Cardinal Daly seriously ill with heart problems
CARDINAL Cahal Daly, the former Catholic Primate of All Ireland, was seriously ill last night in a Belfast hospital.
The 92-year-old retired cardinal was being treated for heart problems in the intensive care unit of Belfast City Hospital.
He was earlier taken from his home in south Belfast after suffering chest pains.
Cardinal Daly, originally from Loughguile, Co Antrim, was admitted to hospital yesterday morning to the coronary care unit.
A spokesman for the Catholic Church in Northern Ireland said their "thoughts and prayers" were with the cardinal and his family and friends.
It is understood he had been suffering from ill-health for some time.
Yesterday Cardinal Sean Brady visited his colleague in hospital but no statement was issued afterwards.
Ireland's third and oldest 'Prince of the Church', he was made a cardinal in 1991 by the late Pope John Paul II but was ineligible on grounds of age to vote in the 2005 conclave which was attended by Cardinal Desmond Connell who helped elect Joseph Ratzinger as Pope Benedict XVI.
In November 2007, Dr Daly was present at the conferring in Rome of the red hat by Pope Benedict on his successor, Dr Brady.
He retired on his birthday in October 1996 at the age of 79 and returned to his twin scholarly studies of philosophy and theology. As Archbishop of Armagh, from 1990 until his retirement, he was the leader of the Irish Catholic Church when the clerical child abuse scandals erupted with paedophile priest Fr Brendan Smyth.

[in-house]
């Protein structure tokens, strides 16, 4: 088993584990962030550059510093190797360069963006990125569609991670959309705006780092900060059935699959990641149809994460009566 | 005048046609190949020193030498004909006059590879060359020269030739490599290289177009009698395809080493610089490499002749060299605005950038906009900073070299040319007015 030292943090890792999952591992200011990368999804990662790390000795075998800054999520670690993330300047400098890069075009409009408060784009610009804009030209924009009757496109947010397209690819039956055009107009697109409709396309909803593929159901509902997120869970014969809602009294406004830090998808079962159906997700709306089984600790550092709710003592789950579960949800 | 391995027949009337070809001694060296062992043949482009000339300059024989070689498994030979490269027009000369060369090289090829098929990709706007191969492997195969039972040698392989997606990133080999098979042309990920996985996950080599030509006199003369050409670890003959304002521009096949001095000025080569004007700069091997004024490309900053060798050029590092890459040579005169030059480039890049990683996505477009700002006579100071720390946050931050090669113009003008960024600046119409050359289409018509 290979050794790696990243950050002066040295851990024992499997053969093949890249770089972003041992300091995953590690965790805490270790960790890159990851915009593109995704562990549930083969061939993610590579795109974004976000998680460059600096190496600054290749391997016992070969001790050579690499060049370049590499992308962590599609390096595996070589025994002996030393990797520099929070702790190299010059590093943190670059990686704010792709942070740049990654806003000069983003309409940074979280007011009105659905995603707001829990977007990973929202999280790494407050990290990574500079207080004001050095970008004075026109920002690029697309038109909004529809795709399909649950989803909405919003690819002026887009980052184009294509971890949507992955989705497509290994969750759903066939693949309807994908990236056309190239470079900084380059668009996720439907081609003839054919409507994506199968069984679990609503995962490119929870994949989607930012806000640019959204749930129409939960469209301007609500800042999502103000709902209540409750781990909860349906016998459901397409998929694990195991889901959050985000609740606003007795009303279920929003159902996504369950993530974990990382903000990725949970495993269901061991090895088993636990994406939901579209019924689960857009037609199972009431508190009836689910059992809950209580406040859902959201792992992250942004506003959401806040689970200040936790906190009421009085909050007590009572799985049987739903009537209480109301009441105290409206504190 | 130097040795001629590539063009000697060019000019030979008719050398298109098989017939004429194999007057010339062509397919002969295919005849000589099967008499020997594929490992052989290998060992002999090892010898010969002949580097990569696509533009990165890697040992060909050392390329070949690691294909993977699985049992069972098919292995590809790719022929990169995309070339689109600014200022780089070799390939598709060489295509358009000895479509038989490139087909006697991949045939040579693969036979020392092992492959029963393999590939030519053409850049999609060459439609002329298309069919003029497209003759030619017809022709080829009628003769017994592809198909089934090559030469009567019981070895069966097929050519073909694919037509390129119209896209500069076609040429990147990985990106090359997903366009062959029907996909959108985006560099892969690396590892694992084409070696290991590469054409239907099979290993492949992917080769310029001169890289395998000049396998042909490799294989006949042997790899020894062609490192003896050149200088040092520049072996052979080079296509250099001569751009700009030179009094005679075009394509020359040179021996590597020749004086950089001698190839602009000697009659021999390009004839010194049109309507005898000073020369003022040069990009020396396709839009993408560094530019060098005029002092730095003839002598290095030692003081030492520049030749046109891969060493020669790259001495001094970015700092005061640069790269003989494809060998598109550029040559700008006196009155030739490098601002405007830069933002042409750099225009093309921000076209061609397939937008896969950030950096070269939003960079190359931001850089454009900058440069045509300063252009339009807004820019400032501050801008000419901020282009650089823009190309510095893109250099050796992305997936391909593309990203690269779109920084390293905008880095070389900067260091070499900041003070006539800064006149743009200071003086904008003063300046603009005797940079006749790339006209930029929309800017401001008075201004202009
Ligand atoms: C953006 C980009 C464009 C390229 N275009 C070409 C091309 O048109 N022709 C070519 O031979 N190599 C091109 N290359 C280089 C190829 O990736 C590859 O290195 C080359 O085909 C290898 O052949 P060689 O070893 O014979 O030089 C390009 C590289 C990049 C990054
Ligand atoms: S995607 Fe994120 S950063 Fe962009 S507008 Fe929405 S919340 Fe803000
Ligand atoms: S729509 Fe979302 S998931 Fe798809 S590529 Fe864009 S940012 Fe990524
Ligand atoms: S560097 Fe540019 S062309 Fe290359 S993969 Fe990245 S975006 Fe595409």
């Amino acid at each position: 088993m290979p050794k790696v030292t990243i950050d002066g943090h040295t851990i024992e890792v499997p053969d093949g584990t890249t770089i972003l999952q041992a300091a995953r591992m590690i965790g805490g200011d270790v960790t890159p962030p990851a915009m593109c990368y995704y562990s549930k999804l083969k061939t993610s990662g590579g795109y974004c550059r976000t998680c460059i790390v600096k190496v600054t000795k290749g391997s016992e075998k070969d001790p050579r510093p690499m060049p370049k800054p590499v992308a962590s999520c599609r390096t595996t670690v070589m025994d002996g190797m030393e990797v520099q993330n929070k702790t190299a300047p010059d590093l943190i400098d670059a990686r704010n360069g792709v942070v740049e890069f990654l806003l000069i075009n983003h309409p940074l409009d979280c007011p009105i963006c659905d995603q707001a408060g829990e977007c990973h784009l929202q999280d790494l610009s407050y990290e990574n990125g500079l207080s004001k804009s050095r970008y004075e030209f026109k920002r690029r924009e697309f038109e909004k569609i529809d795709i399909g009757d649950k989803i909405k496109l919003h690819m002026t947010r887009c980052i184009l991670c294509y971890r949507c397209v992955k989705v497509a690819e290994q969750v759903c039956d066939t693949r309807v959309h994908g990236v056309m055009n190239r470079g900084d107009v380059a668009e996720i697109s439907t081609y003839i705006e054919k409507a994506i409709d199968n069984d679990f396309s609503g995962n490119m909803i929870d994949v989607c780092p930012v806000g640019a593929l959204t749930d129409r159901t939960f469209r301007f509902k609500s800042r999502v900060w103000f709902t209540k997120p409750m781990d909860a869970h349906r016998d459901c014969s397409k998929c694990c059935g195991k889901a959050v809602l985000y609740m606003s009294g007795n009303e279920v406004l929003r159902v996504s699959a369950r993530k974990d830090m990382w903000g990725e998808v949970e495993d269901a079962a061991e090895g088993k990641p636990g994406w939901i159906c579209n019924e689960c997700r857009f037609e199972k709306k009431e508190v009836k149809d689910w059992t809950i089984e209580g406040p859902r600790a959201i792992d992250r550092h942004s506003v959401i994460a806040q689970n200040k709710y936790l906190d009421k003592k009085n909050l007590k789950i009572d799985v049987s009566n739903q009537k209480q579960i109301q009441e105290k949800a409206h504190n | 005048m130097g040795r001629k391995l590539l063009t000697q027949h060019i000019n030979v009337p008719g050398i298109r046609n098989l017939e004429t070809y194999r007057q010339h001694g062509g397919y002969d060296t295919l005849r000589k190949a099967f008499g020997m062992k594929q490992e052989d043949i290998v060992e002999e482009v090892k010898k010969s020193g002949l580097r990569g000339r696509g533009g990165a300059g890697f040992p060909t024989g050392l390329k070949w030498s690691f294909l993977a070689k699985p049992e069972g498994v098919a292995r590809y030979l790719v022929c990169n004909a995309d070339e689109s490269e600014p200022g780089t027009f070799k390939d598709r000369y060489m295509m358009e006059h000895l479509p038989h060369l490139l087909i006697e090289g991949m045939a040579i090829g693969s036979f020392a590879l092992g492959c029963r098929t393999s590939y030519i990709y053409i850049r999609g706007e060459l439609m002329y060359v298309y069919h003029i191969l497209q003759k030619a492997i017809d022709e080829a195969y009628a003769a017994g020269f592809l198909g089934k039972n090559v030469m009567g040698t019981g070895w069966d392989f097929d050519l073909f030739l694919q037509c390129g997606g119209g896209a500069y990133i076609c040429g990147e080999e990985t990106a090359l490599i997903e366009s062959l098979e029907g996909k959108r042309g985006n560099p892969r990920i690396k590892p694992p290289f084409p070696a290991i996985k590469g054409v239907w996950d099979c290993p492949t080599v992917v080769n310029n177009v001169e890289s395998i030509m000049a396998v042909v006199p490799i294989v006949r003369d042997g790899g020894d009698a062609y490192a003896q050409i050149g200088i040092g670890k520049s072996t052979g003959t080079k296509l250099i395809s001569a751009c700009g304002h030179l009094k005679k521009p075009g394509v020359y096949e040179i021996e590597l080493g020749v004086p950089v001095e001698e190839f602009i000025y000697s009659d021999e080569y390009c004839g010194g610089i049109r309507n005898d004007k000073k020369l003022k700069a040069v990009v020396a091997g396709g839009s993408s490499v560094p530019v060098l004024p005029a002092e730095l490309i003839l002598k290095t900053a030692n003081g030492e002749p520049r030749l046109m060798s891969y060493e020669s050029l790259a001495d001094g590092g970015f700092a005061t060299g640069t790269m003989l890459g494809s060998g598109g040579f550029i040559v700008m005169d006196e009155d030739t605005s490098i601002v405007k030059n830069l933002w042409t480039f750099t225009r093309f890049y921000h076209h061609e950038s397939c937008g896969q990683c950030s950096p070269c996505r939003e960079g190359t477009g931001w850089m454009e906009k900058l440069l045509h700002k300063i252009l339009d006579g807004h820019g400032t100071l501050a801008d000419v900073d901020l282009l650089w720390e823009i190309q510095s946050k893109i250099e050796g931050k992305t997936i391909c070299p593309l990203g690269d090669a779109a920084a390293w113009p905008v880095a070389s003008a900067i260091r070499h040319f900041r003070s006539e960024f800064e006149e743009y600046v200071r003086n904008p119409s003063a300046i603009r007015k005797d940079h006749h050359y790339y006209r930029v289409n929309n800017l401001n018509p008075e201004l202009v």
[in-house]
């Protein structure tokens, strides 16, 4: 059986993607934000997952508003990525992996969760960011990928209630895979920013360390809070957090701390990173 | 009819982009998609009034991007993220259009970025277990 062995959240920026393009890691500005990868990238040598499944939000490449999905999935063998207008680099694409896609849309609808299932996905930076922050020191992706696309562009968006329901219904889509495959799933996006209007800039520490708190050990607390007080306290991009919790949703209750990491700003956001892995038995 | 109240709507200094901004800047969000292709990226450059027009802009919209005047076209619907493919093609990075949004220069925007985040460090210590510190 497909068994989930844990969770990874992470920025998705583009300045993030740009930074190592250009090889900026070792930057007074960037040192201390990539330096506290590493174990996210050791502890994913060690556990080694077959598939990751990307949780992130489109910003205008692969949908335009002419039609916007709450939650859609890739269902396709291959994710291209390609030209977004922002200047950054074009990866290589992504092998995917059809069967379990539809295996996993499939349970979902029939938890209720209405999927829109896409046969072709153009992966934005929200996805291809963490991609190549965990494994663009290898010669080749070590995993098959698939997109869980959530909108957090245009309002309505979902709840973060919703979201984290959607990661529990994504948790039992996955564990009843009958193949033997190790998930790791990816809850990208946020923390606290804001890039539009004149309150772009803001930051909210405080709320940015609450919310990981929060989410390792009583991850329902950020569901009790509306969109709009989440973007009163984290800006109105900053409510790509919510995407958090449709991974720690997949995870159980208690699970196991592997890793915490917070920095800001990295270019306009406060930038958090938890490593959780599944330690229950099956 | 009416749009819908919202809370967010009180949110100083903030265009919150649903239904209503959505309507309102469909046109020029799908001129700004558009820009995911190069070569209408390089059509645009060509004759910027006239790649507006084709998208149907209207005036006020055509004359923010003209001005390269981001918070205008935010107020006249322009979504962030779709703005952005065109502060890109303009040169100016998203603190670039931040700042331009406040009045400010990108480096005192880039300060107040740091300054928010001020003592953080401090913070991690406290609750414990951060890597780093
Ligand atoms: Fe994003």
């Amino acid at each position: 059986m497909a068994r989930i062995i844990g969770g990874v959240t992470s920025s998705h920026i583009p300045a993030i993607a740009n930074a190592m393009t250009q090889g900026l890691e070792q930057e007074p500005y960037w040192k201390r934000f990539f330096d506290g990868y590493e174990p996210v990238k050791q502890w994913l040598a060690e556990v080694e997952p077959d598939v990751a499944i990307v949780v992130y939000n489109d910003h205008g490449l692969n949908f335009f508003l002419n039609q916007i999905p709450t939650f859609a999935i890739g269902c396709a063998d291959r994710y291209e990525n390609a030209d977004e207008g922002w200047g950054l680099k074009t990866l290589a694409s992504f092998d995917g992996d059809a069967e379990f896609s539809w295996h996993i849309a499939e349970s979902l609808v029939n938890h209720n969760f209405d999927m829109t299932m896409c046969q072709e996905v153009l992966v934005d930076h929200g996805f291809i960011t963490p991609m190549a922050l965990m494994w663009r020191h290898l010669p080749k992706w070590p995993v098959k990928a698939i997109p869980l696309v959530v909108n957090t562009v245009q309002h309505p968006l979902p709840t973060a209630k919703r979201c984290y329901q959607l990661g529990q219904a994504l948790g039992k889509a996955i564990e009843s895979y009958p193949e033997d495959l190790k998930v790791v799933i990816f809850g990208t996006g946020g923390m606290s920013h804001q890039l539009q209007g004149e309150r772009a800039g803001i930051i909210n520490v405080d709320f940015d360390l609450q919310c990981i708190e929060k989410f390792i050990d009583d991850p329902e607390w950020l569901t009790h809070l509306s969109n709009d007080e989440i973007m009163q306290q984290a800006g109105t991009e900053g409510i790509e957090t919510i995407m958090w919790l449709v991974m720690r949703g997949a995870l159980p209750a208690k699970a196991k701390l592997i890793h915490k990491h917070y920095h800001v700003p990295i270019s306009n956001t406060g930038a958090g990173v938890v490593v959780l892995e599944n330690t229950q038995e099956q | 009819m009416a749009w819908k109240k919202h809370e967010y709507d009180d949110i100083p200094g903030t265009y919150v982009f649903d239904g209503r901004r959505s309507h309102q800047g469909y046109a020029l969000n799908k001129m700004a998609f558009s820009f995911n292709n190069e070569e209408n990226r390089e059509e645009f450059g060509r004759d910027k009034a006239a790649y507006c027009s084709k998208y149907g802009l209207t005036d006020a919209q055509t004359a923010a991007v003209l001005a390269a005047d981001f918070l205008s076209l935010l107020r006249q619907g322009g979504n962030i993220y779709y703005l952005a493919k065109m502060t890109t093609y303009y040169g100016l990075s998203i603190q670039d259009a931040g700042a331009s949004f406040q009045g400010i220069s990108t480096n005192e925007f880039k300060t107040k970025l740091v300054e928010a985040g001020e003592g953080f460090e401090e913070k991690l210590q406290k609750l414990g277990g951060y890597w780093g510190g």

In 1995 he was involved in a public row with the then-Bishop of Ferns, Brendan Comiskey, who had called for a debate on obligatory celibacy of priests.
Cardinal Daly was the only Irish bishop to attend the Second Vatican Council, 1962-1965, where he was a theological adviser.
In 1967 his appointment as Bishop of Ardagh and Clonmacnoise marked him out as Ireland's first Vatican II bishop, and he wrote most of the pastoral letters for the Irish Episcopal Conference.
These ranged from ecumenism and church architecture to staunch opposition of 'the liberal agenda' on contraception, divorce, abortion and euthanasia.
As Bishop of Ardagh and Clonmacnoise, he was based in Longford where he oversaw the modernisation of St Mel's Cathedral which was badly damaged in a blaze on Christmas Day.
A stern critic of the Provisional IRA's armed struggle and of loyalist paramilitarism, Cardinal Daly is credited with writing Pope John Paul II's appeal for an end to violence while in Drogheda during his 1979 visit.
Although he had suffered a major heart attack in Longford, he was later promoted to Belfast as Bishop of Down and Connor, and to Armagh in 1990 after the sudden death in Lourdes of Cardinal Tomas O Fiaich.
Along with then-Church of Ireland Primate Archbishop Robin Eames, Cardinal Daly was to the fore in breaking down denominational barriers between the two communities they represented at a time of intense and bitter sectarianism.
With Archbishop Eames and other Protestant church leaders, Cardinal Daly travelled to the US to inform Irish-Americans about the situation in Northern Ireland and insist that both sides wanted permanent peace.
Declan O Loan, SDLP MLA for North Antrim, said Dr Daly was regarded with "great respect". "It is very sad to hear he is so ill at this time," he said.